Creating ImPaKt for HIV/AIDS research

With World AIDS Day as a backdrop, Eric Arts, HBSc’90, PhD, along with Dr. Michael J. Strong, Dean, unveiled plans for The Imaging Pathogens for Knowledge Translation (ImPaKT) Facility.

The first of its kind in Canada, the facility will combine sophisticated imaging technology with a world-class biocontainment facility and allow for real-time non-invasive assessments of interactions between the pathogen and its host. It will also facilitate the development of new diagnostic and therapeutic approaches for the treatment of infectious diseases.

For Arts, who has dedicated his research career to HIV/AIDS, the establishment of this facility and the commitment of the investment of Western University and Schulich Medicine & Dentistry to infectious diseases research were key factors in his decision to return to his alma mater and to London.

“One of the major drawing points for my coming to Western was that Schulich Medicine & Dentistry would have the most advanced facilities in the country to carry out the next generation in pathogen-related research," said Arts.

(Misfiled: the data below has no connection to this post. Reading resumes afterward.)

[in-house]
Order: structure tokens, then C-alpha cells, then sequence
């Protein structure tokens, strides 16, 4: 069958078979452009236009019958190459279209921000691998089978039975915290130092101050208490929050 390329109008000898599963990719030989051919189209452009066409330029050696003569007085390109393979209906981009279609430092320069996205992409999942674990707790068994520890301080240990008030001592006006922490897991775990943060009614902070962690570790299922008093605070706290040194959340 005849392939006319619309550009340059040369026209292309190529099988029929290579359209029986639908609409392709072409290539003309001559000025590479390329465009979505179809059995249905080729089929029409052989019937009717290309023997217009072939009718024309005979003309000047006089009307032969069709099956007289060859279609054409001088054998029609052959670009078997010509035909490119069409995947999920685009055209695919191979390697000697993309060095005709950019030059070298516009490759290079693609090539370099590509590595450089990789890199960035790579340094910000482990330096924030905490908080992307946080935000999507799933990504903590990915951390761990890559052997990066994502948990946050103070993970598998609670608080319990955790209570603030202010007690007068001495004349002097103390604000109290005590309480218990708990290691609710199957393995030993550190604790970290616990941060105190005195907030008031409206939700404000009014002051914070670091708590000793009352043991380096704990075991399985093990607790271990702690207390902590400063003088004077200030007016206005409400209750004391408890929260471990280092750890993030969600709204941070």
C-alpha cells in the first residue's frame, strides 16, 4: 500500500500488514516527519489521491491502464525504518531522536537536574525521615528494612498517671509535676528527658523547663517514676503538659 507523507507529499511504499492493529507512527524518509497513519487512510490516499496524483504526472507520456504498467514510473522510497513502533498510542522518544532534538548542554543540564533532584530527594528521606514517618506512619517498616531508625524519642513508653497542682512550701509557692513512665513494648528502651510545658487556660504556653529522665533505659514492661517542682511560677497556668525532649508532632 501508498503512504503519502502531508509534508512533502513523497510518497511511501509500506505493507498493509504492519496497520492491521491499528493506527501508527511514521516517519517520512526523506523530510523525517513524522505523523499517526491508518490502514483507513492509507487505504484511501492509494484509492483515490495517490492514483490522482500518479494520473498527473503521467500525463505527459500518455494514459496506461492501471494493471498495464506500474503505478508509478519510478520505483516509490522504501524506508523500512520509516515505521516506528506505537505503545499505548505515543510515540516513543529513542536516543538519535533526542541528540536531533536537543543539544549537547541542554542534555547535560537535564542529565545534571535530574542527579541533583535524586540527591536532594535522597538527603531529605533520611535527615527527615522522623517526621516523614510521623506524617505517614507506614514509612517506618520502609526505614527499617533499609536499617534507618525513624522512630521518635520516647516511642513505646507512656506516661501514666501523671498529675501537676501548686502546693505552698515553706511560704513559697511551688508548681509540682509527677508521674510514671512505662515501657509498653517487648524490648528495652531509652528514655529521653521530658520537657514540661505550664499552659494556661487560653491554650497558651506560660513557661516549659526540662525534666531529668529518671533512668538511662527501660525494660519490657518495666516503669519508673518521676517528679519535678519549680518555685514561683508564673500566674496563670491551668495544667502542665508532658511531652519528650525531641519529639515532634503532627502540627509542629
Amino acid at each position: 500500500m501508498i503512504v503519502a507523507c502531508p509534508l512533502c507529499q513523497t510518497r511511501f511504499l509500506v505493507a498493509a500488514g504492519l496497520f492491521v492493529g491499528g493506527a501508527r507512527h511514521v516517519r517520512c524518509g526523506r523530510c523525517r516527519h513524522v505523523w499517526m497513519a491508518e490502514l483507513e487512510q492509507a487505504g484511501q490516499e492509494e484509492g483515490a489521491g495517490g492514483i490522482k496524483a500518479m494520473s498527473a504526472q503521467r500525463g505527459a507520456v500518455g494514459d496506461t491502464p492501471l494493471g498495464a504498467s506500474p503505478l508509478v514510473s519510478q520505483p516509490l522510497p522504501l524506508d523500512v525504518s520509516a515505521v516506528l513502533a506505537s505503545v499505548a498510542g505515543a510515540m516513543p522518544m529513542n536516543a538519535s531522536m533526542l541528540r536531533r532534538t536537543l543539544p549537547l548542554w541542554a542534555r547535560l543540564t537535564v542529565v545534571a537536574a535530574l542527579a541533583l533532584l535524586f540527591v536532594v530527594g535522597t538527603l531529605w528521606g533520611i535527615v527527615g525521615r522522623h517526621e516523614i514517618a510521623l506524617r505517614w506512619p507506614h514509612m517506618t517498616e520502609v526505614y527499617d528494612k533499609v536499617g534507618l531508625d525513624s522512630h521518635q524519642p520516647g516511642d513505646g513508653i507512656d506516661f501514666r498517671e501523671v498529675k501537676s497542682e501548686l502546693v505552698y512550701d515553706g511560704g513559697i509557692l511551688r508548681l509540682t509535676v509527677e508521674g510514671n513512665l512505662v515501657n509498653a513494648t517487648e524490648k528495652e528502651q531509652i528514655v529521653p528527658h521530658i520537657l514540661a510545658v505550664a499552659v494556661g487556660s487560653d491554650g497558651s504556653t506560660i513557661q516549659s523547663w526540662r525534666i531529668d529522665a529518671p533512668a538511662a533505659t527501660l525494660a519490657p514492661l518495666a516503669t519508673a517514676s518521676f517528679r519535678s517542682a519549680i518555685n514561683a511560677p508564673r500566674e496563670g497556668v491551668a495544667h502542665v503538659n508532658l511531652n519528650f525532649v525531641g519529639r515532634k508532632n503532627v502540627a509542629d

Arts arrived to Western in the summer, and his work will build on a rich history of outstanding research and reputation in the School’s Department of Microbiology and Immunology. That reputation has been established in part thanks to the work of Chil-Yong Kang, who is known globally for his work in developing and now clinically testing a preventative AIDS vaccine.

During the ImPaKT facility announcement, Arts shared a compelling historical overview of the disease to an audience of faculty, staff and community members.

He was joined by a panel of experts from Schulich Medicine & Dentistry including Stephen Barr, PhD, Jimmy Dikeakos, PhD, Gregor Reid, PhD, and Dr. Michael Silverman.

Each panel member shared information on their work, providing a picture of the outstanding research underway at Schulich Medicine & Dentistry focused on HIV/AIDS. The researchers also had an opportunity to field questions from the audience ranging from issues on government funding, the stigma that HIV/AIDS patients live with, and the need for greater education. Dr. Chris Mackie, Officer of Public Health, Middlesex London Health Unit, acted as a moderator during the discussion.

The ImPaKT Facility will occupy 4,200 square feet on the sixth floor of the Medical Sciences Building and is slated for completion in the fall of 2015.